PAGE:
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American Handgunner May/June 2012 Digital Edition - Page 32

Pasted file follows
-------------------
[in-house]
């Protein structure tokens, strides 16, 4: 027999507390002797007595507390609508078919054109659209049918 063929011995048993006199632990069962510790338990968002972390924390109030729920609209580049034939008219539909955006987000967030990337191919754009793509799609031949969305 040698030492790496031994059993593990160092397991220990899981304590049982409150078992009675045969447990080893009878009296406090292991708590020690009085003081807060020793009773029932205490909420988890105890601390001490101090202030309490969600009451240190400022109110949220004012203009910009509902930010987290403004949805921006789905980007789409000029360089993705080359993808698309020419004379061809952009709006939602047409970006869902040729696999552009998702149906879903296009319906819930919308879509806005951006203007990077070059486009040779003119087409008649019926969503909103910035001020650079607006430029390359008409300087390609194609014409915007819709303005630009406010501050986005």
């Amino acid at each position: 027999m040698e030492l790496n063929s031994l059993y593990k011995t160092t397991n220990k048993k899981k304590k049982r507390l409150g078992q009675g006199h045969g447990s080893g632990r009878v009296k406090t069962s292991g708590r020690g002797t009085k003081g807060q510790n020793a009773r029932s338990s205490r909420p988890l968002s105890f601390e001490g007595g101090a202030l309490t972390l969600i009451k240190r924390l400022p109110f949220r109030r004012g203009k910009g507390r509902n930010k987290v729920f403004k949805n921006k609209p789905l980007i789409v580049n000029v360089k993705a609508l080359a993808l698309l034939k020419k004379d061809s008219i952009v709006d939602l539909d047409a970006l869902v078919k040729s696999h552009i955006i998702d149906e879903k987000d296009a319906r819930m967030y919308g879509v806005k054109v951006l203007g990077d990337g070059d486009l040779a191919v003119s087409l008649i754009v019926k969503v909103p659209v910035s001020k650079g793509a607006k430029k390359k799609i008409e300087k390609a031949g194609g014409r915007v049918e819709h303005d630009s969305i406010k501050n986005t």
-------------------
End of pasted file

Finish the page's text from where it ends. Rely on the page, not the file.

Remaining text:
BETTERSHOOTING O daVeanderson Whitney Wolverine 22 POlymer Plinking — in Pink? lympic Arms has reintroduced the Whitney Wolverine .22 pistol. The original 1950s-era Wolverine had considerable potential as a sport/plinking pistol. It was undone by the startup costs inherent in a new business, a few initial teething problems, and costly legal wrangles. The biggest obstacle was competition, namely the Ruger Standard .22 auto pistol. Through the 1950s Ruger kept the price at $37.50. To compete you had to make a basically sound, durable, reliable .22 sport pistol at a competitive price. Otherwise, Ruger would bury you. If anything, the competition today is tougher than ever. So if the Wolverine couldn’t compete successfully in 1960, what has changed? Can the Wolverine of today compete successfully? Time will tell, but current Wolverines have a couple of advantages. They are being made and sold by Olympic Arms, a company which holds its own in the very competitive AR market. They have production facilities, trained personnel, manufacturing and marketing experience. They don’t have to start from scratch, as the original company did. The other advantage is the proven utility of high-strength polymers. We don’t have to question anymore whether polymer pistol frames work. And, although equip- while the frame/housing is polymer, the action ment to make polymer frames is expensive, actual production cost per unit is low. components are steel. the recoil spring surrounds The design of the original Wolverine makes it ideally suited to the use of polythe barrel. note also, a couple of small components mers. The Wolverine frame is simply a housing for the operating components and you don’t want to lose. is not subject to heavy impacts or stresses. Molded in one piece of this wolverine has the optional high-strength polymer, the Wolverine frame houses the steel barrel checkered wooden grips and and bolt in an upper tube, while the grip portion houses the magazine adjustable rear sight. the grip and lock work. polymer is light — and also allows color choices. I’m not sure women necessarily prefer a pink pistol, however it does coordinate nicely with both the shirt and the hemi challenger kaitlyn hanson drives! o riginally, the Wolverine frame was made of aluminum alloy. Some of those I’ve seen had what appeared to be file marks, indicating handwork to fit them properly. Handwork means more labor costs, which means a higher retail price. The Wolverine design is one in which polymer not only works, it works better. Polymer means the Wolverine frame can be made to very precise dimensions. The frame is unaffected by rust, it’s light, strong and durable. Costs of production per unit are low, meaning the Wolverine can be priced lower than the competition. The Wolverine is a full-size pistol, but so light at 19 ounces, as to feel almost toy-like. The manual safety functions the opposite of what I’m used to — up for safe, down to fire. It also has a magazine safety, a feature I could live with or without. I really miss a bolt hold-open feature. Not only does the Wolverine not lock back on the last shot, there is no way to manually lock the bolt open. Using due safety precautions, I tried the trigger pull. Whoa — now I’m really interested. The trigger had minimal take-up and broke consistently at just over 3½ pounds. There was some detectable creep in the pull, but it was smooth and completely free of “steps.” The pull was one of the nicest I’ve seen short of a fullhouse target pistol. I tried two other Wolverines and found their pulls virtually identical. Accuracy was very good too, with 25-yard groups from a rest consistently under 2". Reliability had me frustrated for a while. The adjustable-sight model gave regular feeding failures, with the fresh cartridge sticking at the 12 o’clock position above the chamber. Meanwhile, the “pink pistol” was perking along beautifully. Olympic sent along a couple of spare magazines. I found the magazine supplied with the adjustable-sight pistol gave a couple of feeding failures per magazine. Another would fire nine rounds flawlessly and stick on the 10th round. The other two functioned flawlessly. The results were the same with either pistol, regardless of the ammo I used. it’s in the Details shape provides a very comfortable hold, and it only weighs 19 ounces! LighT, handy and affordabLe! T akedown for cleaning isn’t too hard, provided you read the manual carefully first and undertake the task over a good workspace. There are a couple of small parts which fall out when the bolt/barrel assembly is withdrawn from the frame and would be darn easy to lose. The muzzle is threaded for the polymer nut, which secures it to the frame. For a bit more dramatic appearance the barrel nut can be replaced with a flash hider. More practically, it should be easy to fit a suppressor should you wish to go to the legal steps and costs involved. Everyone who shot the Wolverine remarked on how comfortable the grip was, and on the quality of the trigger. The Wolverine is unusual in that it’s very light, yet unlike most light pistols it has a full-size grip and sight radius. At its moderate price ($294 MSRP), it’s a fun little plinker, and with its light weight it’s a handy pistol for a hiker’s daypack or for a fishing tackle box. * For more info: www.americanhandgunner.com/ olympic-arms-inc or (800) 228-3471 WWW.AMERICANHANDGUNNER.COM • MAY/JUNE2012 32

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